One of the perks of my day job is working with faculty who teach really interesting subject content. This semester I had the privilege of doing a library session for a class studying Tolkien and LORD OF THE RINGS. Even better, I’ve been invited to a panel discussion on Halloween to talk about Tolkien’s impact on literarture and culture. And, I’ll be able to dress up.

To prepare, I’m reading the THE HOBBIT to refamiliarize myself with Tolkien’s language. I love how he inserts the real within the fantastical, much how Terry Pratchett, Douglas Adams, Roald Dahl and J.K. Rowling do. That they’re all British is probably no coincidence–British humor has a way of depicting very straight, narrow, and normal characters in absurd situations, and making it all engaging and amusing. Something I strive for in my writing all the time.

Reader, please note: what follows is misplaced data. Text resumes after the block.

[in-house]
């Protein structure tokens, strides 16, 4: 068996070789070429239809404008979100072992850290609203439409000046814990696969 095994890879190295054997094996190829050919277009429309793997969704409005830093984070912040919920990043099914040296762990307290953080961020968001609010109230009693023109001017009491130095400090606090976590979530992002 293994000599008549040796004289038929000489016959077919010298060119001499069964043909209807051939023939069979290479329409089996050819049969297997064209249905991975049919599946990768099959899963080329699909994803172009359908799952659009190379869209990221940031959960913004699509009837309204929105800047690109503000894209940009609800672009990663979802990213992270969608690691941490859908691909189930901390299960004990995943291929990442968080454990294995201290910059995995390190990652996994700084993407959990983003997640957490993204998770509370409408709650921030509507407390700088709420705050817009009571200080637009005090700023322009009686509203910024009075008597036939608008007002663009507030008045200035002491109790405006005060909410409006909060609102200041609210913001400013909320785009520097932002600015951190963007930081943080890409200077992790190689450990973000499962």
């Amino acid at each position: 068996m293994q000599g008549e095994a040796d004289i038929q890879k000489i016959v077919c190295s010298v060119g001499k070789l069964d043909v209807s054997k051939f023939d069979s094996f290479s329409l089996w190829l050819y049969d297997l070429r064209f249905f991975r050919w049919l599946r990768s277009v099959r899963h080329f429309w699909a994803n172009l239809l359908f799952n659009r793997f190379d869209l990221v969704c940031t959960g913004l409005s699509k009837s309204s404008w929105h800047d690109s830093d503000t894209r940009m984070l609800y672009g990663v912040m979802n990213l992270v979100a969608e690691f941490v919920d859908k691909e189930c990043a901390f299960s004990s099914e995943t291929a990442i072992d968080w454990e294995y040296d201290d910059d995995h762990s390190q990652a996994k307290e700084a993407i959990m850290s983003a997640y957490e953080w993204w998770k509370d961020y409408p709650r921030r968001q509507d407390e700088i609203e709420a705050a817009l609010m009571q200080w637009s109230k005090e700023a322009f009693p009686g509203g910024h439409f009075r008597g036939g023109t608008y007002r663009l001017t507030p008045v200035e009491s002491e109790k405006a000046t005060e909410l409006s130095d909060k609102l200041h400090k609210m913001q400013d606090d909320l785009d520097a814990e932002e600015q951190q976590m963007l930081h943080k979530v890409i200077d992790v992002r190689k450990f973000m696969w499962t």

But what really got me thinking is how Bilbo decided to embark on his adventure in the first place. His mother was a Took, known for welcoming the unexpected, whereas his father, a Baggins, was very accustomed to routine.

It’s the classic head vs. heart scenario. The Baggins part of Bilbo doesn’t want the adventure, but the Took part of him craves it. Much like my writer/librarian divide. The librarian in me loves the routine of my job, the security of it. The writer in me (more at some times than others) yearns to break free. And then the librarian remembers how scary that is (and reminds me that I get to do cool things like be on LOTR panels).

As writers, we are all embarking on our own adventure. Even the published among us are carried on various roller coasters.

So we have to find a way to sync our heads and hearts. Marry our Tooks with our Bagginses. And the best way to do that is to focus on the writing–which remains constant, no matter where our rollercoaster adventures take us.

So, go, and be free. Write what you love. Listen to your Baggins. But don’t deny your Took.


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